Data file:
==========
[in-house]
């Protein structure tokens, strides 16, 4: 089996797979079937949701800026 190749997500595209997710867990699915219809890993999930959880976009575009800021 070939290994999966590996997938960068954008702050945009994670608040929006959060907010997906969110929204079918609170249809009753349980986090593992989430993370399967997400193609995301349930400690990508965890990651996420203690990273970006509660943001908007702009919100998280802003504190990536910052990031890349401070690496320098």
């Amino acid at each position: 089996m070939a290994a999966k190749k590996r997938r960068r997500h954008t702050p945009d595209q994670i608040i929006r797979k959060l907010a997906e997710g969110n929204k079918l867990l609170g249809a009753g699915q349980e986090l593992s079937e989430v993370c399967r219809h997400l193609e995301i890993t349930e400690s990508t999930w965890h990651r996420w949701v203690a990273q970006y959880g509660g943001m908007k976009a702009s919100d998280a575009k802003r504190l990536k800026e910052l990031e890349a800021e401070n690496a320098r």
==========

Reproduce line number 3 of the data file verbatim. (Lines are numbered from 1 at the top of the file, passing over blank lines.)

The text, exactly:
């Amino acid at each position: 089996m070939a290994a999966k190749k590996r997938r960068r997500h954008t702050p945009d595209q994670i608040i929006r797979k959060l907010a997906e997710g969110n929204k079918l867990l609170g249809a009753g699915q349980e986090l593992s079937e989430v993370c399967r219809h997400l193609e995301i890993t349930e400690s990508t999930w965890h990651r996420w949701v203690a990273q970006y959880g509660g943001m908007k976009a702009s919100d998280a575009k802003r504190l990536k800026e910052l990031e890349a800021e401070n690496a320098r």